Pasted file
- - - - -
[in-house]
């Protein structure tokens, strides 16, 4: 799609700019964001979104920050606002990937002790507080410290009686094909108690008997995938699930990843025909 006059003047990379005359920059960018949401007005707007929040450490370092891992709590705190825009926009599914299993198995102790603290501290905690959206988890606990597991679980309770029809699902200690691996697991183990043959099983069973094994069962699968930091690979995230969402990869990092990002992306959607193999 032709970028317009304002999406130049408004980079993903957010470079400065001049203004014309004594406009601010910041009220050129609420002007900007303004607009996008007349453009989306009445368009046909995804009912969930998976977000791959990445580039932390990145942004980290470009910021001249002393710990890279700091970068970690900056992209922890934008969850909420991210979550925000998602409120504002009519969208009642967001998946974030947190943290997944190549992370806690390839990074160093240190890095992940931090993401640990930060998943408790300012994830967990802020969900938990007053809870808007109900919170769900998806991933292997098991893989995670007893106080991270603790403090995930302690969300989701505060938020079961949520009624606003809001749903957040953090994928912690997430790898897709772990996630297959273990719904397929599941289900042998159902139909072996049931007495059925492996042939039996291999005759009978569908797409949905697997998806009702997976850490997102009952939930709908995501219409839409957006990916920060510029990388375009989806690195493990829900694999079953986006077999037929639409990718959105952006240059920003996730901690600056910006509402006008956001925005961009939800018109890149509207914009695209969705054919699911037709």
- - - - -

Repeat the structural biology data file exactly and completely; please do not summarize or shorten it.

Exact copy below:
[in-house]
């Protein structure tokens, strides 16, 4: 799609700019964001979104920050606002990937002790507080410290009686094909108690008997995938699930990843025909 006059003047990379005359920059960018949401007005707007929040450490370092891992709590705190825009926009599914299993198995102790603290501290905690959206988890606990597991679980309770029809699902200690691996697991183990043959099983069973094994069962699968930091690979995230969402990869990092990002992306959607193999 032709970028317009304002999406130049408004980079993903957010470079400065001049203004014309004594406009601010910041009220050129609420002007900007303004607009996008007349453009989306009445368009046909995804009912969930998976977000791959990445580039932390990145942004980290470009910021001249002393710990890279700091970068970690900056992209922890934008969850909420991210979550925000998602409120504002009519969208009642967001998946974030947190943290997944190549992370806690390839990074160093240190890095992940931090993401640990930060998943408790300012994830967990802020969900938990007053809870808007109900919170769900998806991933292997098991893989995670007893106080991270603790403090995930302690969300989701505060938020079961949520009624606003809001749903957040953090994928912690997430790898897709772990996630297959273990719904397929599941289900042998159902139909072996049931007495059925492996042939039996291999005759009978569908797409949905697997998806009702997976850490997102009952939930709908995501219409839409957006990916920060510029990388375009989806690195493990829900694999079953986006077999037929639409990718959105952006240059920003996730901690600056910006509402006008956001925005961009939800018109890149509207914009695209969705054919699911037709």